Learn what stress does to your health, and how, if uncontrolled, it could lead to diabetes distress and even depression.
When stressed, your adrenal glands release 'stress hormones' (i.e., adrenaline and cortisol) into your bloodstream, resulting in increased blood sugar.
When blood sugar remains high, it makes diabetes control difficult.
Stress can also contribute to high blood pressure, increase the risk of heart attack and stroke, and suppress the immune system.
Stress can cause mood changes and result in worries that affect sleep.
When not managed well, the impact of this stress can affect your personal, work and social functioning.
If you are experiencing any of these symptoms, talk with your doctor, nurse or healthcare professional.
Diabetes distress is the emotional distress from living with diabetes and the difficulties faced with daily self-management.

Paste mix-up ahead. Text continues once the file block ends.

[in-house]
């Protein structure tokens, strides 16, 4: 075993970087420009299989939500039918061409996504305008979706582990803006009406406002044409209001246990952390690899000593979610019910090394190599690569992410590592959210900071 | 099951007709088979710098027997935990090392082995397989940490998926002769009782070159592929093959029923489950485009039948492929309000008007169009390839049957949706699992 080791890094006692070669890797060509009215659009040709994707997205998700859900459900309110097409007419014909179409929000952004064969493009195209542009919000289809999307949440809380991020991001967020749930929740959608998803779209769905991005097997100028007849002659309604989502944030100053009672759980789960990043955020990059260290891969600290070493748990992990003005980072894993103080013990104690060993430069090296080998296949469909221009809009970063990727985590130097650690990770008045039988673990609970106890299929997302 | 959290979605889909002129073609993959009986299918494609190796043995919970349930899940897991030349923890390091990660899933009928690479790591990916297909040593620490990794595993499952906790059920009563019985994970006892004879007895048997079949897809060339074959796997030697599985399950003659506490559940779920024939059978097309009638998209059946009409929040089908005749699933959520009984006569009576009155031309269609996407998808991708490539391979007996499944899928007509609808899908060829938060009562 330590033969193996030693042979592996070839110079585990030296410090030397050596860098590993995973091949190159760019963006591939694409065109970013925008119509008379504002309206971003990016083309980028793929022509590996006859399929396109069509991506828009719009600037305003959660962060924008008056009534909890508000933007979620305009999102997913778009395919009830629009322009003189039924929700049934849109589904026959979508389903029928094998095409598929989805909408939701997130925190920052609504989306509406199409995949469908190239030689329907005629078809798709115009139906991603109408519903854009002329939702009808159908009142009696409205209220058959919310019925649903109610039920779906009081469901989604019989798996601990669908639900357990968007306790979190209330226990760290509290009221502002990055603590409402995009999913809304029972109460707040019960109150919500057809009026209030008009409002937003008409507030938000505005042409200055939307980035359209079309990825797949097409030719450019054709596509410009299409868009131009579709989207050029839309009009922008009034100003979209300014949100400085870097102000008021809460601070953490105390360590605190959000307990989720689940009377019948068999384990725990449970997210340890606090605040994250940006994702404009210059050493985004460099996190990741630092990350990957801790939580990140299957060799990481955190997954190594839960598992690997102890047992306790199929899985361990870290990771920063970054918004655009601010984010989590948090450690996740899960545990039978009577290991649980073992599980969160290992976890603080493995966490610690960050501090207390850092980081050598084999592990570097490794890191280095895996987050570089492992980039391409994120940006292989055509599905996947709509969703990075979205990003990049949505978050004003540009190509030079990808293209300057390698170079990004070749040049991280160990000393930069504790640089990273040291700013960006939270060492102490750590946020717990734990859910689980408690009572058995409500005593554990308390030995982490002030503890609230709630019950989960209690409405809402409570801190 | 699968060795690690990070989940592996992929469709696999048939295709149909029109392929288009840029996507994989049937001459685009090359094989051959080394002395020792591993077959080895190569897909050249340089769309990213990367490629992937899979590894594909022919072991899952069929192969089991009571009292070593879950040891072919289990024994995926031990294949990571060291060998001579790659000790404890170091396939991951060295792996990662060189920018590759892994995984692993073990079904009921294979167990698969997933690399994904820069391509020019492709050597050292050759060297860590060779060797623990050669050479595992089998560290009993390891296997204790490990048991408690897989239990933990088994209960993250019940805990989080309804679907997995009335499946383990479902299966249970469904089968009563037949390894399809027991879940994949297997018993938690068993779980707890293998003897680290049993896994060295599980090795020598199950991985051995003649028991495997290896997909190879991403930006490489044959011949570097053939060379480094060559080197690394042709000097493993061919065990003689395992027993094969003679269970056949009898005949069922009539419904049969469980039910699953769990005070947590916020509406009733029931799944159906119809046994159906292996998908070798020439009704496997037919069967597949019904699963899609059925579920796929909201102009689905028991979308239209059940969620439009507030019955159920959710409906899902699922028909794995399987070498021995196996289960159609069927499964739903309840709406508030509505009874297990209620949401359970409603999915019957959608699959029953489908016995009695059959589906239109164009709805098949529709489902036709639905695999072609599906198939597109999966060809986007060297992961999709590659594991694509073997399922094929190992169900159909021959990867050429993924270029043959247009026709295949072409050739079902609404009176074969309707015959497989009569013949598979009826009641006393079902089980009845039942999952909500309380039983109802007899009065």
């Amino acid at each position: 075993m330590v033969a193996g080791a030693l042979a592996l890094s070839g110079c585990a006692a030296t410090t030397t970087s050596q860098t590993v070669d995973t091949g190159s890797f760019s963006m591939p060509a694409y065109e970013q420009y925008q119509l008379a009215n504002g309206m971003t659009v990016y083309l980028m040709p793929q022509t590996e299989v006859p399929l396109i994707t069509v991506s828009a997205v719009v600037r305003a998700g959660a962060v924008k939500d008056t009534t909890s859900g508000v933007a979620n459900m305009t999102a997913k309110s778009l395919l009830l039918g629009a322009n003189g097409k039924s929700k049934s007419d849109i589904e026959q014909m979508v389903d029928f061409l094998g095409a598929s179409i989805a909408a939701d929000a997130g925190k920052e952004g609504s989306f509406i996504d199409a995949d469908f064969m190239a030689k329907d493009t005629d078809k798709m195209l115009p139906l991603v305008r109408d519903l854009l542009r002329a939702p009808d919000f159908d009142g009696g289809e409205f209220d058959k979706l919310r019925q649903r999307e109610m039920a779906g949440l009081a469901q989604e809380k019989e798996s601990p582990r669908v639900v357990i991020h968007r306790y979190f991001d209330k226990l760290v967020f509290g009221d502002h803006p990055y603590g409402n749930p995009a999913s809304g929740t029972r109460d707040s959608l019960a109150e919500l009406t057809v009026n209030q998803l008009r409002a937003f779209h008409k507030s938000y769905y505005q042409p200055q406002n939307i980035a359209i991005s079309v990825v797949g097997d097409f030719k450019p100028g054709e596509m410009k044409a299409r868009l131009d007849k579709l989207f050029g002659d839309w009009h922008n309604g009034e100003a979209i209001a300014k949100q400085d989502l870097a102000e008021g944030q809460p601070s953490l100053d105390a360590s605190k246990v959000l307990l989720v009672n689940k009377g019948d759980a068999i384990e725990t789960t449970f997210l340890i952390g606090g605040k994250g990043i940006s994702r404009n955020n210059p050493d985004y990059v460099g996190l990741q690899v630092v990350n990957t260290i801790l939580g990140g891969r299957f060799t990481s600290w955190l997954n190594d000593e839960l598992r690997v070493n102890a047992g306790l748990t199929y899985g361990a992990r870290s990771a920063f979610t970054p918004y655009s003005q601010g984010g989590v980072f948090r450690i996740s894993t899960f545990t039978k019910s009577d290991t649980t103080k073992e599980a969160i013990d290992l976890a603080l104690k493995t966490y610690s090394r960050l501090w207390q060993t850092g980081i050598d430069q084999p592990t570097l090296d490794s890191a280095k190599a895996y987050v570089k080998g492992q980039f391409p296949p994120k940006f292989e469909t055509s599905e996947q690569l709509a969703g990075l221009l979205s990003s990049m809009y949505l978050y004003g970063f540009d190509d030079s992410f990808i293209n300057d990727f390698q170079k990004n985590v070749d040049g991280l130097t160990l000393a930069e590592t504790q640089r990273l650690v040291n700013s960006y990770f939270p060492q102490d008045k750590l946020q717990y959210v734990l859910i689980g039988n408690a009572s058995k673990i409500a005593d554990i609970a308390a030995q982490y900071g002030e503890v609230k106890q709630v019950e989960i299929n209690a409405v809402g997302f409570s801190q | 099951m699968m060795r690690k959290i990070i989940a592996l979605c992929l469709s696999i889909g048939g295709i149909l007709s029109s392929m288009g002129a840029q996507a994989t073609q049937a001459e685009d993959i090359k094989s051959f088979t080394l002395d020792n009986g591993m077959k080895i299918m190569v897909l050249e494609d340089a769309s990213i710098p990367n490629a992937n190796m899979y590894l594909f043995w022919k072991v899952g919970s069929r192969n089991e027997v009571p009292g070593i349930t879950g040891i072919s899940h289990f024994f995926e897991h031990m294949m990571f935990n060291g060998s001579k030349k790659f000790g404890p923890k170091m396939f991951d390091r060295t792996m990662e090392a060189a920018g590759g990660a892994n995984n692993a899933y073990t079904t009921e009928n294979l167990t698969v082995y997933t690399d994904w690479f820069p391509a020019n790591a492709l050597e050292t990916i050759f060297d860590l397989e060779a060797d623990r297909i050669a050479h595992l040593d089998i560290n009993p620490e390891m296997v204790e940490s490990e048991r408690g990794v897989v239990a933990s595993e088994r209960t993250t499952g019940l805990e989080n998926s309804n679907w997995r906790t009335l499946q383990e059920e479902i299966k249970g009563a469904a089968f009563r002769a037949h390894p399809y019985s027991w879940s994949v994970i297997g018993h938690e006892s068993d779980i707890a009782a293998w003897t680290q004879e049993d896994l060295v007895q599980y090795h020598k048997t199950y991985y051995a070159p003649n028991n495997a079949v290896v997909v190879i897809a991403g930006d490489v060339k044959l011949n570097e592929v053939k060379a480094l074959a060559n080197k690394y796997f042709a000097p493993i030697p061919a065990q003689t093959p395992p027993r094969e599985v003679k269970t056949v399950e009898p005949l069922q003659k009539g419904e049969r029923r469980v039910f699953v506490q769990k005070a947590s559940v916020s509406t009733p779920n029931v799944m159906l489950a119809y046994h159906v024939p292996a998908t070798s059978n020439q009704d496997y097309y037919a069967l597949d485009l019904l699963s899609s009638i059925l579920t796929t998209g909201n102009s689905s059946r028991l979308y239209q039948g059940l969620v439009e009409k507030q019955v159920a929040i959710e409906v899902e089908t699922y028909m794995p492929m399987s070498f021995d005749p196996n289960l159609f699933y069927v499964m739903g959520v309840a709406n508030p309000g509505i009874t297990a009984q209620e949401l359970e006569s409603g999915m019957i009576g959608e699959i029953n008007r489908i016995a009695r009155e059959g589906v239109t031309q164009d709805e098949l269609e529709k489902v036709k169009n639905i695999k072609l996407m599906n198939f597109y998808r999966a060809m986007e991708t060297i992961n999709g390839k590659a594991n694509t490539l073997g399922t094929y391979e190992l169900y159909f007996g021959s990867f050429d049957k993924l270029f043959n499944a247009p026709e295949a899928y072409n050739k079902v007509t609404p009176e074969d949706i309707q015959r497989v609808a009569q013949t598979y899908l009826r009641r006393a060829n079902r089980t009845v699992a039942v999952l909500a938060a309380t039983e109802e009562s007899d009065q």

Strong negative emotions from living with diabetes can happen with checking blood sugar, taking medication, keeping up with physical activity and eating healthy.
These feelings may be unique to you. Diabetes distress can be managed.
Living with diabetes can be stressful, and limit your involvement in pleasurable activities.
Ongoing emotional struggles of coping with diabetes can include feeling you are constantly failing at managing your diabetes, feeling hopeless, fearing the long-term complications and feeling very alone.
Physical symptoms including fatigue, low energy, poor sleep, appetite and concentration.
Depressive symptoms impact self-care, reduce motivation in taking care of yourself, and can contribute to hyperglycaemia or hypoglycaemia.
Depression can be managed.
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